Although most decisions of state courts falling within the Supreme Court's APPELLATE JURISDICTION involve questions of both state and federal law, the Supreme Court limits its review of such cases to the FEDERAL QUESTIONS. Moreover, the Court will not even decide the federal questions raised by such a case if the decision below rests on a ground of state law that is adequate to support the judgment and is independent of any federal issue. This rule applies to grounds based on both state substantive law and state procedures.
In its substantive-ground aspect, the rule not only protects the state courts' authority as the final arbiters of state law but also bolsters the principle forbidding federal courts to give ADVISORY OPINIONS. If the Supreme Court were to review the federal issues presented by a decision resting independently on an adequate state ground, the Court's pronouncements on the federal issues would be advisory only, having no effect on the resolution of the case. It has been assumed that ordinarily no federal policy dictates Supreme Court review of a decision resting on an independent state substantive ground; the winner in the state court typically is the same party who has asserted the federal claim. The point is exemplified by a state court decision invalidating a state statute on both state and federal constitutional grounds. This assumption, however, is a hindrance to Justices bent on contracting the reach of particular constitutional guarantees. In Michigan v. Long (1983) the BURGER COURT announced that when the independence of a state court's judgment from federal law is in doubt, the Court will assume that the judgment does not rest independently on state law. To insulate a decision from Supreme Court review now requires a plain statement by the state court of the independence of its state law ground.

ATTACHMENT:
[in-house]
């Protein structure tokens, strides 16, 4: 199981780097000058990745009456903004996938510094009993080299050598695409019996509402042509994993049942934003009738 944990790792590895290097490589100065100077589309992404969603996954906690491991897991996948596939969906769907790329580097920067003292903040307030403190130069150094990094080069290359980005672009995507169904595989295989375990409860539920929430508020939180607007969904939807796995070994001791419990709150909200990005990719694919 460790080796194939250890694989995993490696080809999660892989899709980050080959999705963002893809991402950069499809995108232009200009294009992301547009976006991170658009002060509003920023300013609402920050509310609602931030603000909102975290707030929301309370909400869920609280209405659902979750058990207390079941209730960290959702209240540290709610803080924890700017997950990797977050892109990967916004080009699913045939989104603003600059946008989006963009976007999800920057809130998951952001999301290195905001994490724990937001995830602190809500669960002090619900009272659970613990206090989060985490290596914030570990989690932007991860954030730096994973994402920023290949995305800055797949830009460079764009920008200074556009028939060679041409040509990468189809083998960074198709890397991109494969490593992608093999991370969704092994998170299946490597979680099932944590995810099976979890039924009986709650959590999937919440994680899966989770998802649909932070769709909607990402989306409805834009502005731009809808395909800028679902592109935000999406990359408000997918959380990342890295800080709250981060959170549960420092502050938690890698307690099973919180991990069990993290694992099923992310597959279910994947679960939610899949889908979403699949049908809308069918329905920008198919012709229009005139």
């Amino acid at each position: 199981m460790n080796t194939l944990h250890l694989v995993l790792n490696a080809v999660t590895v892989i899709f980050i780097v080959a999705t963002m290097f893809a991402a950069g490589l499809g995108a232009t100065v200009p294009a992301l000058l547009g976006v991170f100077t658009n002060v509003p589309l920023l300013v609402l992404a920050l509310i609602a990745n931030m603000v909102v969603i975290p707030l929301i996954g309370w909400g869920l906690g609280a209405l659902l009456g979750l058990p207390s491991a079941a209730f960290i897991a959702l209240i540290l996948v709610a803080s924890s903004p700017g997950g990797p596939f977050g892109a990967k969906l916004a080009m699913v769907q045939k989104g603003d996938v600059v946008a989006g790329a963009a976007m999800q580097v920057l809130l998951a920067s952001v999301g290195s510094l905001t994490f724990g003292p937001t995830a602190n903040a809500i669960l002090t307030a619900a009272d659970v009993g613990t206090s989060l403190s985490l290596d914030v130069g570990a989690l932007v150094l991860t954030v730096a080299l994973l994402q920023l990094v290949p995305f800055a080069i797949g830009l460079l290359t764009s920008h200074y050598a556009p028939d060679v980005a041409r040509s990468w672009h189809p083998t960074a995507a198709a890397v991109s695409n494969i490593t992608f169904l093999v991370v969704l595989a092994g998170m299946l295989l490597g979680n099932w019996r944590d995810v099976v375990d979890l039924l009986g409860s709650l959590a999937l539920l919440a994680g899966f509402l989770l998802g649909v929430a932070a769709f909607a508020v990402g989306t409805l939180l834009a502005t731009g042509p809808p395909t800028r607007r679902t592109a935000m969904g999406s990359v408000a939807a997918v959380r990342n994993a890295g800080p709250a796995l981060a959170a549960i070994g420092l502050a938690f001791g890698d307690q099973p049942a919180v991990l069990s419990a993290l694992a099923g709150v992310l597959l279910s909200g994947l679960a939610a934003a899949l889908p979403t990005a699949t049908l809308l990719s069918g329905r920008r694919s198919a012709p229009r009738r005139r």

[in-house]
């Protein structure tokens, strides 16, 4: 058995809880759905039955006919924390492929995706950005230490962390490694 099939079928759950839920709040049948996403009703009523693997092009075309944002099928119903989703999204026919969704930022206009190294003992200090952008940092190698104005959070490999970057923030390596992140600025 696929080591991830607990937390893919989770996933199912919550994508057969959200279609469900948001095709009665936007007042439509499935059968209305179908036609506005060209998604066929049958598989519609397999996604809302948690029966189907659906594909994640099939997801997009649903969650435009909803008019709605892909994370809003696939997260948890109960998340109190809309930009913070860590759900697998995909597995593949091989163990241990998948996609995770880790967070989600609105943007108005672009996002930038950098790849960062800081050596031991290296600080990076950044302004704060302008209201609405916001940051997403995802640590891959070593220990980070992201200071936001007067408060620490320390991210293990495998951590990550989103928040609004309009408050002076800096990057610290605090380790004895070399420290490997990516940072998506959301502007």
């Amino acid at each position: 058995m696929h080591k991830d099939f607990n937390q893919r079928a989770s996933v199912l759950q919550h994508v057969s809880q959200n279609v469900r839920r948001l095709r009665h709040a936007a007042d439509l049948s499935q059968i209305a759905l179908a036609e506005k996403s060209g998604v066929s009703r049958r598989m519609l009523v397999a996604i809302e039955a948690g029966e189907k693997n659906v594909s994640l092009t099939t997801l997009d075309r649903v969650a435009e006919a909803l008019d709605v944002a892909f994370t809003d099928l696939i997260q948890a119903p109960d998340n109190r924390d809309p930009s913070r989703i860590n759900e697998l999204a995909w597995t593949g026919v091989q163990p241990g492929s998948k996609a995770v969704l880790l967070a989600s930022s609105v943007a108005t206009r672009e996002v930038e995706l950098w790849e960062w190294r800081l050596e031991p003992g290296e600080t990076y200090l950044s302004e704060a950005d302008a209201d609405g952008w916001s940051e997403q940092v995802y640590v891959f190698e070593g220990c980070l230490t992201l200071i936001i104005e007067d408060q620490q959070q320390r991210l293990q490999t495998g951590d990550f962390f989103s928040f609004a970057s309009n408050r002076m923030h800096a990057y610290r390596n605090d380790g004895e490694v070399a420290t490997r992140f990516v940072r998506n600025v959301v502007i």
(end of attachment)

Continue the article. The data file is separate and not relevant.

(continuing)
Obviously, the highest state court retains considerable control over the reviewability of many of its decisions in
the Supreme Court. If the state court chooses to rest decision only on grounds of federal law, as the California court did in REGENTS OF THE UNIVERSITY OF CALIFORNIA V. BAKKE (1978), the case is reviewable by the Supreme Court. Correspondingly, the state court can avoid review by the Supreme Court by resting solely on a state-law ground, or by explicitly resting on both a state and a federal ground. In the latter case, the state court's pronouncements on federal law are...